Groundwater stewardship is an important part of community water sustainability. Groundwater helps maintain water levels in rivers and lakes, which are vital for drinking, swimming and fishing, as well as for healthy ecosystems.
Baseline studies of groundwater quantity and quality, along with continued monitoring, help our communities and governments make careful management and allocation decisions, which will become increasingly important as populations continue to grow, demand rises, and pressures intensify.
We educate communities about groundwater management by actively involving volunteers in baseline groundwater data collection. This data is analyzed by a team of researchers and translated into a succinct and readable report that can be presented to decision-makers to guide them in land use and water planning for sustainable and water smart communities.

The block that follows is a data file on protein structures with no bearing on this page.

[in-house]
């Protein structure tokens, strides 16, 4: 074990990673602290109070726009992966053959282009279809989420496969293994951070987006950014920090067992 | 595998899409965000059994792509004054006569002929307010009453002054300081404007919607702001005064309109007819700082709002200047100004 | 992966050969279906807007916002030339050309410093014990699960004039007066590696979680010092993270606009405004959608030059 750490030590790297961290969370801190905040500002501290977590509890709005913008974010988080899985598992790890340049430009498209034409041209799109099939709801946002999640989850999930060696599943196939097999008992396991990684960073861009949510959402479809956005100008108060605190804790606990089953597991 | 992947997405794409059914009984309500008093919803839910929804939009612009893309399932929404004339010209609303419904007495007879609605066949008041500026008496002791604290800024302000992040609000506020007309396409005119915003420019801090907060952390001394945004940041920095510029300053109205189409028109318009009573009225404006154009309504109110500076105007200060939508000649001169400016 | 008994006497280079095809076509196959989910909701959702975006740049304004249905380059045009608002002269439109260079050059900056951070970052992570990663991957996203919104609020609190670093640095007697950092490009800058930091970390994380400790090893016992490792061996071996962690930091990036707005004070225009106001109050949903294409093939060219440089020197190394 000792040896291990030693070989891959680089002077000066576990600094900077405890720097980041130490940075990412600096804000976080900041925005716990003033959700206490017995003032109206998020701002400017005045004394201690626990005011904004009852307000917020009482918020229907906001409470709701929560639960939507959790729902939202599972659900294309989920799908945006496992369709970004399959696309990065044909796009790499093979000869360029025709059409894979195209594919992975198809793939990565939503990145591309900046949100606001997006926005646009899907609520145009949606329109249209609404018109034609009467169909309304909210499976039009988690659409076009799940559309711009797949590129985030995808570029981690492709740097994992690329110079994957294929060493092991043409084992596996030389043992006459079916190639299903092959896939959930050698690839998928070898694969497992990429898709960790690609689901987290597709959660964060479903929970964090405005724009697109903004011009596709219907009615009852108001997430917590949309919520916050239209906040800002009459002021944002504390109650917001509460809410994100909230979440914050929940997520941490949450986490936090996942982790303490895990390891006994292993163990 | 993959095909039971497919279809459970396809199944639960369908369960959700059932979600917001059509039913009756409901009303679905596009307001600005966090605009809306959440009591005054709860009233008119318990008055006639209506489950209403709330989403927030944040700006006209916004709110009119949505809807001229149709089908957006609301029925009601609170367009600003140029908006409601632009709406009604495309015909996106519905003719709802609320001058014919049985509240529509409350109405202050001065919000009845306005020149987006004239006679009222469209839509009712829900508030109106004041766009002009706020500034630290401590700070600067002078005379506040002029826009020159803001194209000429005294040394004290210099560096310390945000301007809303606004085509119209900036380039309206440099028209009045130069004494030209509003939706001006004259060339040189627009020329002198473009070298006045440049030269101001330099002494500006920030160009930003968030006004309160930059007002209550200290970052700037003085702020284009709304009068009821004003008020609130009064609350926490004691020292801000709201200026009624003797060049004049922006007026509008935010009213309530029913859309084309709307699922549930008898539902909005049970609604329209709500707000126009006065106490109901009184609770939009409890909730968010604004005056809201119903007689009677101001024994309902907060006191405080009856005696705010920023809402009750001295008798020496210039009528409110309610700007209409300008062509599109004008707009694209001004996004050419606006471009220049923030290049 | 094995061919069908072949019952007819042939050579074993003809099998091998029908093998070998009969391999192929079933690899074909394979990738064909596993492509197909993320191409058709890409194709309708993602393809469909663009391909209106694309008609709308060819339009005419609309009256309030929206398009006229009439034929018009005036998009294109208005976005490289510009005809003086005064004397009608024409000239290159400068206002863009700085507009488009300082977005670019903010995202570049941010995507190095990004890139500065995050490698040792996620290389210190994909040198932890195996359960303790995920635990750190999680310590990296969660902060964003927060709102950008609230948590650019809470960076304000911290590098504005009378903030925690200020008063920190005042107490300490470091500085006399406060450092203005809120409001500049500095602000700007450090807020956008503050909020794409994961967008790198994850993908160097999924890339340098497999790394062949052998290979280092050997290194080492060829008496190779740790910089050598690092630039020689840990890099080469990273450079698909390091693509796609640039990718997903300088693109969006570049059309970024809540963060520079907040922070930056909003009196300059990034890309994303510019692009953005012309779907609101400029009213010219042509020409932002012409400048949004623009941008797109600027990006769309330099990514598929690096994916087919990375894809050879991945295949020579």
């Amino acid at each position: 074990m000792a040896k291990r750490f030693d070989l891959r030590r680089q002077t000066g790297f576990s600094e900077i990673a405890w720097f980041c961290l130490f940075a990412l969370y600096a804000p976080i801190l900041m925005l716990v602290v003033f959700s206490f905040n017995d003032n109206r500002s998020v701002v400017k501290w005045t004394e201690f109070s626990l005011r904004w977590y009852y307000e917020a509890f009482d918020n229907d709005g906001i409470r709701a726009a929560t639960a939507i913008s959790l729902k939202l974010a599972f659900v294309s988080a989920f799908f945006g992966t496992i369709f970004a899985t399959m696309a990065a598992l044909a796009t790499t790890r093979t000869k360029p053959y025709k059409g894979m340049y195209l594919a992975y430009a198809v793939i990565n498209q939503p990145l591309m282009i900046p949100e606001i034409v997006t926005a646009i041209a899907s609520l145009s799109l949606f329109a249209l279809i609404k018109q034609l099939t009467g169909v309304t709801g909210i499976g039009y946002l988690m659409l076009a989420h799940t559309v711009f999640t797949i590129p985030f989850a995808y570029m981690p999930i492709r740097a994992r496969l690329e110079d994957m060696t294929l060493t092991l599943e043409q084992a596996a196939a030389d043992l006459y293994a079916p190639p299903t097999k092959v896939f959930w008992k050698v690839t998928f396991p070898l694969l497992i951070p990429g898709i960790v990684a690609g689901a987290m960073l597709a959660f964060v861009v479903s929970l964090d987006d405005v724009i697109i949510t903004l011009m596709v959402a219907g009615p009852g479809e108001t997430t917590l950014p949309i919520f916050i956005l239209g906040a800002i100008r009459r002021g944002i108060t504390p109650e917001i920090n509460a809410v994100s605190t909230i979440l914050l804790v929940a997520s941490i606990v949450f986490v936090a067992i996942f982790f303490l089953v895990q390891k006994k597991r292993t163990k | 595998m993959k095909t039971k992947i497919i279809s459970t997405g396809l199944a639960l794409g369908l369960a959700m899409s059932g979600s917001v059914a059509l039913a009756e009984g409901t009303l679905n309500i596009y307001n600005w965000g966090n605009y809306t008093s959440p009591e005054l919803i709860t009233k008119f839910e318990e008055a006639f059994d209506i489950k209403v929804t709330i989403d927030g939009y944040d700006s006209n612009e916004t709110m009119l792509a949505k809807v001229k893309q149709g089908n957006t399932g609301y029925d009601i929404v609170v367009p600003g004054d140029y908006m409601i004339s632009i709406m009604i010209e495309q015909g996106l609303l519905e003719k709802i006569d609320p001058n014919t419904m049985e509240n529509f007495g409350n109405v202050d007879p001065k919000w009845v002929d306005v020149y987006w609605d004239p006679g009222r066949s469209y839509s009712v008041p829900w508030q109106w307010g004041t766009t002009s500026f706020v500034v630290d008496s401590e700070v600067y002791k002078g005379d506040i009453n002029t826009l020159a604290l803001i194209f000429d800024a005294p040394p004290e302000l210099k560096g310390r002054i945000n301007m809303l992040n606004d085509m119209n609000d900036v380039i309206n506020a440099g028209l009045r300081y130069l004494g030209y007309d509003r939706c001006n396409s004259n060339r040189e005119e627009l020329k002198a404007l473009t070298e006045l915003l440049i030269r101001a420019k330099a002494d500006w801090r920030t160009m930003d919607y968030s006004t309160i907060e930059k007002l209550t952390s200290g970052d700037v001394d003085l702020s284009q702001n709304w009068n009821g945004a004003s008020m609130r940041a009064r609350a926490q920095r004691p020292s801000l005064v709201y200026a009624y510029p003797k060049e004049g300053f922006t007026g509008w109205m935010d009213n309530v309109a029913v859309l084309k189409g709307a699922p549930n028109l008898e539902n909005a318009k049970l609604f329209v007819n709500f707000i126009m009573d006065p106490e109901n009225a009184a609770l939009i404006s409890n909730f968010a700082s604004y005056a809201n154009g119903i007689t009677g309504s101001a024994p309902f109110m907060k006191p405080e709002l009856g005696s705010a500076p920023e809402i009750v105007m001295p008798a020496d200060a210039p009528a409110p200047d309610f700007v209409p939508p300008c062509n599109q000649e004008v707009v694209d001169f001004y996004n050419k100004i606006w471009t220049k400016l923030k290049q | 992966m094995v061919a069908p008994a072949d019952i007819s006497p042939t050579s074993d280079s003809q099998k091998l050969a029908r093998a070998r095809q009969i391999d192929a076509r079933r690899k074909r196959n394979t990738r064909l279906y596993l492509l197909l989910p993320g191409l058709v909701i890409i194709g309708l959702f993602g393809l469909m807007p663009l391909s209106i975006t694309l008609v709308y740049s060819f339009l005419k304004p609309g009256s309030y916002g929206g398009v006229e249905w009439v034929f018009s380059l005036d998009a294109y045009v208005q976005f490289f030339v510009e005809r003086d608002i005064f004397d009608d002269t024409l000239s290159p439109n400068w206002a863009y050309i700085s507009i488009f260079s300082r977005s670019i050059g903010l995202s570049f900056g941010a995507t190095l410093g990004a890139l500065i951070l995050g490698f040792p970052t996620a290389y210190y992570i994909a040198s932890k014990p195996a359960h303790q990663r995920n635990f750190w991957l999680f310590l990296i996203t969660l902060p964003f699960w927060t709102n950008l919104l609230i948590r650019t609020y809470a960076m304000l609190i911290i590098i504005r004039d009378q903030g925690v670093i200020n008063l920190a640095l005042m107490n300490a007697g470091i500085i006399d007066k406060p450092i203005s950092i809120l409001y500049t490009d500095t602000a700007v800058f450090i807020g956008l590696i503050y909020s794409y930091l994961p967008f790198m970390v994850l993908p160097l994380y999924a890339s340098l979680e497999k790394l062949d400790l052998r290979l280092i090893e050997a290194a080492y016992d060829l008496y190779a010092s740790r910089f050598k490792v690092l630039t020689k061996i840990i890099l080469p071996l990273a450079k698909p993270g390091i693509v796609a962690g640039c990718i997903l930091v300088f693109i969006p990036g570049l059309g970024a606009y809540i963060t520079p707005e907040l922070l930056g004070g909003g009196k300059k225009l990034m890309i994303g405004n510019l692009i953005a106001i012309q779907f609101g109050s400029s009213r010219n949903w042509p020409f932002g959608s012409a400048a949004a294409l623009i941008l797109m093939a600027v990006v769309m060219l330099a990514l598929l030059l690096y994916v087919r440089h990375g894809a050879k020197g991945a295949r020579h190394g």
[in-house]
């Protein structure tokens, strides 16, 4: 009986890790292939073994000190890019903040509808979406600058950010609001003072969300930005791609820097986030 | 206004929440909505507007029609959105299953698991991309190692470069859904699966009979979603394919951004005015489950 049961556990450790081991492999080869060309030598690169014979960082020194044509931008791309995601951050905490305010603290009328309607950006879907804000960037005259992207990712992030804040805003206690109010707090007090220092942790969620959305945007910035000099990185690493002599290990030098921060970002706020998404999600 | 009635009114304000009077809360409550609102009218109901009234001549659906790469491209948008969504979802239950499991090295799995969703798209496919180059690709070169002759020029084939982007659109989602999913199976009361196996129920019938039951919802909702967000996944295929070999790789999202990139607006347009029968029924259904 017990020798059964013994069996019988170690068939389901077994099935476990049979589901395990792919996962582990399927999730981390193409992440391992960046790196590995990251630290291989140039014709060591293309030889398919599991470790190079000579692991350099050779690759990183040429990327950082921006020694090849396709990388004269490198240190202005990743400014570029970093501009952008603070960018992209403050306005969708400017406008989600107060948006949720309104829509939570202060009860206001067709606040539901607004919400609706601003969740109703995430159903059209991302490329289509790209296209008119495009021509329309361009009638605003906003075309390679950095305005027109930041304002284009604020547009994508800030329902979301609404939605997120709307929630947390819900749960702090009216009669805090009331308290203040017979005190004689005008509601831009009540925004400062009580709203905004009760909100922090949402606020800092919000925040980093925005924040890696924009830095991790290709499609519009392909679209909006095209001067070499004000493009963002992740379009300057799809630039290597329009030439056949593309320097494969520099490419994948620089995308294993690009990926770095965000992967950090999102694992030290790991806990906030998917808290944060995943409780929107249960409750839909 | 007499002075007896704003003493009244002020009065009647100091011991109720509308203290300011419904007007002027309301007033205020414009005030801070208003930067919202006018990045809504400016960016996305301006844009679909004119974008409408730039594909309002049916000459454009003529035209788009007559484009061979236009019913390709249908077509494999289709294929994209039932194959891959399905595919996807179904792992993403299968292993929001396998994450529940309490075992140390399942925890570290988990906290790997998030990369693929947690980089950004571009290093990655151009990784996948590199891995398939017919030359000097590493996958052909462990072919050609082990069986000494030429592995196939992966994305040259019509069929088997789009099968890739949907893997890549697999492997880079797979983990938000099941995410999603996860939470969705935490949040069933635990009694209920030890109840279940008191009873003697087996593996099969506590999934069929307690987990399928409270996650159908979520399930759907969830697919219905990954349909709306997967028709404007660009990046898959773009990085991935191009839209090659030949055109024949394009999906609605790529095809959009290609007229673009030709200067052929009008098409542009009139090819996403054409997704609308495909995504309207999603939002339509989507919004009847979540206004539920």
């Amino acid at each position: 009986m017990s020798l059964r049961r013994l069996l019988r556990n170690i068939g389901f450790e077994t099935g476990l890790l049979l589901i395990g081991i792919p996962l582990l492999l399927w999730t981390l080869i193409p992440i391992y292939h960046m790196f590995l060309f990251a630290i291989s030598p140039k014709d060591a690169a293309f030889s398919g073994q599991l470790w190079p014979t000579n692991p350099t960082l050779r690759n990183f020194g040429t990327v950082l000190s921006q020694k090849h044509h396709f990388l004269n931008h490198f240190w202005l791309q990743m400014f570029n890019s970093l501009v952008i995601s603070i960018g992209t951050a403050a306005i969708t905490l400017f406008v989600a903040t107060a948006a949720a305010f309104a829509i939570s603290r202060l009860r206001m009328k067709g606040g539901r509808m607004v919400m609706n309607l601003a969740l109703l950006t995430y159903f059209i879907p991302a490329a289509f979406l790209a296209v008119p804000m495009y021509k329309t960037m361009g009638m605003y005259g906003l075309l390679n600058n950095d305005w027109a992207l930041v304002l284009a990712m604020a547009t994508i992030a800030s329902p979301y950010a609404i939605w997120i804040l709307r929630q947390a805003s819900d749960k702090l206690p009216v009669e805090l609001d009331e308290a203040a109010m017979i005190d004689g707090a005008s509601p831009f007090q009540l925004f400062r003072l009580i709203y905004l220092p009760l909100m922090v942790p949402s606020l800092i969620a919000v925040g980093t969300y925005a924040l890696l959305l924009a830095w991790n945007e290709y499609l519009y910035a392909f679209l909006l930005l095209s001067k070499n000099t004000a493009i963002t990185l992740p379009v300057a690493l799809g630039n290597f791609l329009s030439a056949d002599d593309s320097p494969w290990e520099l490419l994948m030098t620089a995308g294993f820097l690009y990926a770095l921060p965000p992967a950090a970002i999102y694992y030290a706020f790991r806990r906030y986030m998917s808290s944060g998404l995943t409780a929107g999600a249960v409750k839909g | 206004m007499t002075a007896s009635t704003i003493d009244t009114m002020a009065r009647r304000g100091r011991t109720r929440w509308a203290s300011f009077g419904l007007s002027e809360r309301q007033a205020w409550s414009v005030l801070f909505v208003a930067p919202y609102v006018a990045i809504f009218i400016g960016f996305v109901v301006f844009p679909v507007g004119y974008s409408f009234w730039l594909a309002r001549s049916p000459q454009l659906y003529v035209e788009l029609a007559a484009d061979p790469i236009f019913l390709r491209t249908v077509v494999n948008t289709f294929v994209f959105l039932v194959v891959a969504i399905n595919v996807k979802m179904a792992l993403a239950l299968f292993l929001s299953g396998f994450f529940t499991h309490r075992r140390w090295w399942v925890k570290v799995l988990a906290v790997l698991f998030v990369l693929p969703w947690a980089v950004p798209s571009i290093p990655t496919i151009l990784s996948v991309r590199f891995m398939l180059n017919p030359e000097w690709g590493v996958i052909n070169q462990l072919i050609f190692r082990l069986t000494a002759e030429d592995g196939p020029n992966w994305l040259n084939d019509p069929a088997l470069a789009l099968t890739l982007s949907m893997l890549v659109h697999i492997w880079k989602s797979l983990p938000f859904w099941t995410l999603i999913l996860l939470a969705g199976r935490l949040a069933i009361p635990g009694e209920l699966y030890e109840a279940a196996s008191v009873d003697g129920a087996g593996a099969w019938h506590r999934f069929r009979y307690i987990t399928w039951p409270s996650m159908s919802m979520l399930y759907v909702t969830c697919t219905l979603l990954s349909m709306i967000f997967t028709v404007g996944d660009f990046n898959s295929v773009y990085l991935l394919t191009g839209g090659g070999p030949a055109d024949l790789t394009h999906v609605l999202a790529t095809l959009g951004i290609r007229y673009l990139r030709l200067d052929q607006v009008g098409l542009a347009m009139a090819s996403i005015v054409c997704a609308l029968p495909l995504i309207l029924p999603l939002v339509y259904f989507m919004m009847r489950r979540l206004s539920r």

Our community-level groundwater monitoring projects would not be possible without the sharing of ideas across Canada’s and trans-boundary watersheds. Inspired by a similar project in Nova Scotia, Groundswell, we launched the very first groundwater monitoring project in British Columbia, in the town of Invermere. The Alliance for Aquatic Resource Monitoring in Carlisle, Pennsylvania has designed a protocol for volunteer monitoring in response to increasing shale gas extraction.